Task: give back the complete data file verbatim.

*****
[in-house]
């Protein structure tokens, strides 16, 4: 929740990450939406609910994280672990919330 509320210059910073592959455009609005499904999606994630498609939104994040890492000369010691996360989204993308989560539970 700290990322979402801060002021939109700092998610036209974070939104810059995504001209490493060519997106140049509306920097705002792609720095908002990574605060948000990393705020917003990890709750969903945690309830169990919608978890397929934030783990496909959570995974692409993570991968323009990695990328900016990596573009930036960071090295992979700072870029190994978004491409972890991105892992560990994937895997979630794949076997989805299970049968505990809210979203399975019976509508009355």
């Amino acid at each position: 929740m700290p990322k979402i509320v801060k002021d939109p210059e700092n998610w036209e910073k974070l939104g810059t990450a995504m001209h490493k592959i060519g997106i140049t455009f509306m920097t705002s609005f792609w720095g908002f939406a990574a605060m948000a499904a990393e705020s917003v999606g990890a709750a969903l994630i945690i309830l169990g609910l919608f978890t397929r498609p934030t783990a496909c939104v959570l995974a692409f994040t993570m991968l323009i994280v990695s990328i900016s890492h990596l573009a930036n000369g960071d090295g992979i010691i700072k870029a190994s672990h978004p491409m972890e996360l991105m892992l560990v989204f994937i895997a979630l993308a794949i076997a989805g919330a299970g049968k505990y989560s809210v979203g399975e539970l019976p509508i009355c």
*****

[in-house]
């Protein structure tokens, strides 16, 4: 929740990450939406609910994280672990919330 509320210059910073592959455009609005499904999606994630498609939104994040890492000369010691996360989204993308989560539970 700290990322979402801060002021939109700092998610036209974070939104810059995504001209490493060519997106140049509306920097705002792609720095908002990574605060948000990393705020917003990890709750969903945690309830169990919608978890397929934030783990496909959570995974692409993570991968323009990695990328900016990596573009930036960071090295992979700072870029190994978004491409972890991105892992560990994937895997979630794949076997989805299970049968505990809210979203399975019976509508009355």
């Amino acid at each position: 929740m700290p990322k979402i509320v801060k002021d939109p210059e700092n998610w036209e910073k974070l939104g810059t990450a995504m001209h490493k592959i060519g997106i140049t455009f509306m920097t705002s609005f792609w720095g908002f939406a990574a605060m948000a499904a990393e705020s917003v999606g990890a709750a969903l994630i945690i309830l169990g609910l919608f978890t397929r498609p934030t783990a496909c939104v959570l995974a692409f994040t993570m991968l323009i994280v990695s990328i900016s890492h990596l573009a930036n000369g960071d090295g992979i010691i700072k870029a190994s672990h978004p491409m972890e996360l991105m892992l560990v989204f994937i895997a979630l993308a794949i076997a989805g919330a299970g049968k505990y989560s809210v979203g399975e539970l019976p509508i009355c």